Tropical Agricultural Research and Higher Education Center | Page 2 | Land Portal
logo-catie.jpg
Acronym: 
CATIE
Phone number: 
(506)2558-2000

Location

CATIE Headquarters 30501 Cartago
Costa Rica
CR
Working languages: 
English
Spanish

The Tropical Agricultural Research and Higher Education Center (CATIE) is a regional center dedicated to research and graduate education in agriculture, and the management, conservation and sustainable use of natural resources. Its members include Belize, Bolivia, Colombia, Costa Rica, Dominican Republic, El Salvador, Guatemala, Honduras, Mexico, Nicaragua, Panama, Paraguay, Venezuela, the Inter-American Institute for Cooperation on Agriculture (IICA) and the State of Acre in Brazil.

Tropical Agricultural Research and Higher Education Center Resources

Displaying 6 - 9 of 9
Library Resource
Institutional & promotional materials
November, 2010
Indonesia, Nepal, Thailand, Vietnam, South-Eastern Asia

As negotiations on the shape of REDD+ continue at national and global levels, REDD-Net’s network of civil society organizations has identified the issue of trust as a high priority for further examination. In this issue RECOFTC explores the importance of trust in REDD+, why the success of REDD+ depends on trust, and how trust may need to come with its own set of warnings.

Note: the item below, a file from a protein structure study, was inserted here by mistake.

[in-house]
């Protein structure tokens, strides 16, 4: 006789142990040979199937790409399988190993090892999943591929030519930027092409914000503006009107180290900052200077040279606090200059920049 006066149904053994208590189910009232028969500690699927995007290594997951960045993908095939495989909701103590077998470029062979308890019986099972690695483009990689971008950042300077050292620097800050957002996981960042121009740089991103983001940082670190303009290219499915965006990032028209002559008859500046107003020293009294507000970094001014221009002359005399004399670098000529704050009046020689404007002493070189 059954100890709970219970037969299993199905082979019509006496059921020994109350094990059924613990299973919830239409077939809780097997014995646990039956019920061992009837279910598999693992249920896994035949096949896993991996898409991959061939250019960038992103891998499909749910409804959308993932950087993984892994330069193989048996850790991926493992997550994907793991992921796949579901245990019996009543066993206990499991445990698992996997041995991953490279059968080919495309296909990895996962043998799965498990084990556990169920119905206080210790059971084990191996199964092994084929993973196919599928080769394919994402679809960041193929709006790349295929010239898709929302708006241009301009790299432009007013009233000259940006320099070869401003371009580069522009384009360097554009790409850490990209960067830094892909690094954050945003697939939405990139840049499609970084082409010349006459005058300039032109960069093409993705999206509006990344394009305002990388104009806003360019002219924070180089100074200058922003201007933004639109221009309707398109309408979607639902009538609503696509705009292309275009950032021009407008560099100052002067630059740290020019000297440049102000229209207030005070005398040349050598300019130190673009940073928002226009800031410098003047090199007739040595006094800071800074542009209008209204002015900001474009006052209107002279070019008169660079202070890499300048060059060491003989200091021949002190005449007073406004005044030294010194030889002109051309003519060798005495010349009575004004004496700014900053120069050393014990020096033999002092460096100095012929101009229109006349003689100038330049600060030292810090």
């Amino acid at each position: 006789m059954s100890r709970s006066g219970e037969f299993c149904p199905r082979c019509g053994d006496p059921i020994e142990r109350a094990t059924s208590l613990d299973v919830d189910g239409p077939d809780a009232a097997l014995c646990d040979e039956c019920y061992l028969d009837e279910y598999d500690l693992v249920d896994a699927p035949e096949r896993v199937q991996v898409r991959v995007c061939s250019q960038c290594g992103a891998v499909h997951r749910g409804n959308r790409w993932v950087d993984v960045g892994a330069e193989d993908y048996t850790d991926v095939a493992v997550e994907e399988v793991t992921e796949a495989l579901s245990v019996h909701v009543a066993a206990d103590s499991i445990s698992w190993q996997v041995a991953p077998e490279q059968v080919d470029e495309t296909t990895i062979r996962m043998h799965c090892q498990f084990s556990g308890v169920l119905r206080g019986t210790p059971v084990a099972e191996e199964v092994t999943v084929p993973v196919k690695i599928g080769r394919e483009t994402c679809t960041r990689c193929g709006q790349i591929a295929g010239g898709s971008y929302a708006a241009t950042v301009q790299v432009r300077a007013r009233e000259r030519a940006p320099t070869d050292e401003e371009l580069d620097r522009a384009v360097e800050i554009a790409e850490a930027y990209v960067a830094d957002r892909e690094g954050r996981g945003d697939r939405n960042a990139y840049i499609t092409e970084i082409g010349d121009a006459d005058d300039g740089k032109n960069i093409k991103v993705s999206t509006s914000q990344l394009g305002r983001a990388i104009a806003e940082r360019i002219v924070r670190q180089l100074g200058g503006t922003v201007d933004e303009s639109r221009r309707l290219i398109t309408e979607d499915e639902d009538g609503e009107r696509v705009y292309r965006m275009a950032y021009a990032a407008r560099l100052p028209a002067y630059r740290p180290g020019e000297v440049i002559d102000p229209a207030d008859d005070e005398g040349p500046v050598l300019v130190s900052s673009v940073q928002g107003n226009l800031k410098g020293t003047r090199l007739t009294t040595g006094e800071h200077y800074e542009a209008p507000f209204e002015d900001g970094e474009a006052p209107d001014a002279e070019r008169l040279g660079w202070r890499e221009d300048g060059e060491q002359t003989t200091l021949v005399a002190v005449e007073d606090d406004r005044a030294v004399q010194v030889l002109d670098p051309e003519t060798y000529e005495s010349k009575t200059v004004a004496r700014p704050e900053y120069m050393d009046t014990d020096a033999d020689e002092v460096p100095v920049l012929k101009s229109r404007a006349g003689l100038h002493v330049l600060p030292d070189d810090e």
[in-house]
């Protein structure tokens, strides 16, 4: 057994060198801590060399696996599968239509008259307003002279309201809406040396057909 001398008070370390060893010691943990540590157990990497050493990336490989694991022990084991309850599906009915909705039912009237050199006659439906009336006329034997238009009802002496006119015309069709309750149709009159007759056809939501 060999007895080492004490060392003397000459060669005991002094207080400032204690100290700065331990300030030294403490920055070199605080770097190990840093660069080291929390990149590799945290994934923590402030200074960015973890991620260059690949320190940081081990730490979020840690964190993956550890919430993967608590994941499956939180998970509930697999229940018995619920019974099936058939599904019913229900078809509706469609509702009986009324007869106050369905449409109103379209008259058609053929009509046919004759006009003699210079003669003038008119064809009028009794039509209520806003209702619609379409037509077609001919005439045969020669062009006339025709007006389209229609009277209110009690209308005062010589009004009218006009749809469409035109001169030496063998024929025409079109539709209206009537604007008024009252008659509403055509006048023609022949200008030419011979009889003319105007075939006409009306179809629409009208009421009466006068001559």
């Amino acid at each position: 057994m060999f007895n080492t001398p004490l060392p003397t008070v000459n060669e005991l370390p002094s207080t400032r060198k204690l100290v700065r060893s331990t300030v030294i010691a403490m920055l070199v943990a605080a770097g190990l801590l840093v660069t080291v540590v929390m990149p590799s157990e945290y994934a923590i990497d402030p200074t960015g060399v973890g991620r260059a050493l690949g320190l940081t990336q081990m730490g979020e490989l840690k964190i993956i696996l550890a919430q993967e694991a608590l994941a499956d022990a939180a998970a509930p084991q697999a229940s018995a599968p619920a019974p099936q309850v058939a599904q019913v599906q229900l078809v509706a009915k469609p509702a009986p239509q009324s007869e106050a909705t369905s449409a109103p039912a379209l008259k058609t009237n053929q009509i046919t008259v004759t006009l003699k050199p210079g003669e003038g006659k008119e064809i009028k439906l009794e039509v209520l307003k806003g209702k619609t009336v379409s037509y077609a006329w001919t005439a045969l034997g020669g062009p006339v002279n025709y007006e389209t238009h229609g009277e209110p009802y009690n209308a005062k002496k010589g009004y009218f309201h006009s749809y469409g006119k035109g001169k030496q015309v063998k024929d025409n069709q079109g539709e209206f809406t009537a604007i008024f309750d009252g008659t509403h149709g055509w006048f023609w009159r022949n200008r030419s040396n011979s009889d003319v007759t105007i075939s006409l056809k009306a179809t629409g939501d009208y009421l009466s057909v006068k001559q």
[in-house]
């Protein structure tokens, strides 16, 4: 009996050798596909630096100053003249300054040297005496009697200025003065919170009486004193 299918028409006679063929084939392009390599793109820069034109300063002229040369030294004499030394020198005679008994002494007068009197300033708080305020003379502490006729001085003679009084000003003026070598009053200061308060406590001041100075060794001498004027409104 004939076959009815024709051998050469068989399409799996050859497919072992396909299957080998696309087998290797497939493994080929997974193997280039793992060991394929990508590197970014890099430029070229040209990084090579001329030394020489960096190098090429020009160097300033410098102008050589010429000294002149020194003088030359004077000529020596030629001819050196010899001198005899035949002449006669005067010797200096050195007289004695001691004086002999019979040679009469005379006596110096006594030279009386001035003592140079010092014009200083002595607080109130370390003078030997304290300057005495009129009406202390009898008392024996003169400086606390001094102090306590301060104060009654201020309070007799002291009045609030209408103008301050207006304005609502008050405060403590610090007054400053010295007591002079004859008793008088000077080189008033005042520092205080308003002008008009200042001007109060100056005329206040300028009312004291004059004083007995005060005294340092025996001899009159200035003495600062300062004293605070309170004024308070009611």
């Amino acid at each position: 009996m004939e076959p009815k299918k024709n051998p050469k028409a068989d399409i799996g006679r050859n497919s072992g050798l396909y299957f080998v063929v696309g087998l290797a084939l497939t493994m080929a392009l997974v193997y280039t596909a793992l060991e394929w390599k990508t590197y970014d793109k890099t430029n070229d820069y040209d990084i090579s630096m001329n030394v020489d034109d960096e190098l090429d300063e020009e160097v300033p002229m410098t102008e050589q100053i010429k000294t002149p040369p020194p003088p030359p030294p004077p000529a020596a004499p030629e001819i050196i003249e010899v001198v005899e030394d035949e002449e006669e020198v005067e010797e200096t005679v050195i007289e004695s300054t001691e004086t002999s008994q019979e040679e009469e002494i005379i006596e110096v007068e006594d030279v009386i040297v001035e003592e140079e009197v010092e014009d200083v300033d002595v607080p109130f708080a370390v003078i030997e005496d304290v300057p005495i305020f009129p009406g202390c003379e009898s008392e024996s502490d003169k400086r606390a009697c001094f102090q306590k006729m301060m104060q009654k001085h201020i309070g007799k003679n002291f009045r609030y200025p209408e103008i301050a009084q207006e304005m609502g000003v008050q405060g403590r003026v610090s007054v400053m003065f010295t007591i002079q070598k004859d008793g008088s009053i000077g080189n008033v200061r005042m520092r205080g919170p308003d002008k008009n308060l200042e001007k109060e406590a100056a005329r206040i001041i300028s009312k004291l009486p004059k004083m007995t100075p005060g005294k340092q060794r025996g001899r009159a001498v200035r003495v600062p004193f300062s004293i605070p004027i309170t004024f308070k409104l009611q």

Library Resource
Policy Papers & Briefs
January, 2010
Global, South-Eastern Asia

Thousands came together in "Hopenhagen" from 7-18 December 2009 for what was the most covered and talked about of any United Nations Framework Convention on Climate Change (UNF CCC) Conference of the Parties (COP) to date. Reducing emissions from deforestation and forest degradation in developing countries (REDD-plus)1 was one of few issues on which progress was made. However, implications of the wider negotiations for REDD-plus are not yet clear.

Library Resource
Institutional & promotional materials
October, 2009
Nepal, Vietnam, South-Eastern Asia

This bulletin draws on country-level experience to share civil society perspectives on the challenges, opportunities, and possible approaches for pro-poor REDD. As governments begin to formulate their national REDD programs, questions are emerging about the role of local people in design and implementation, and the socio-economic implications for the rural poor. Drawing on experiences from Nepal and Vietnam, this bulletin includes:

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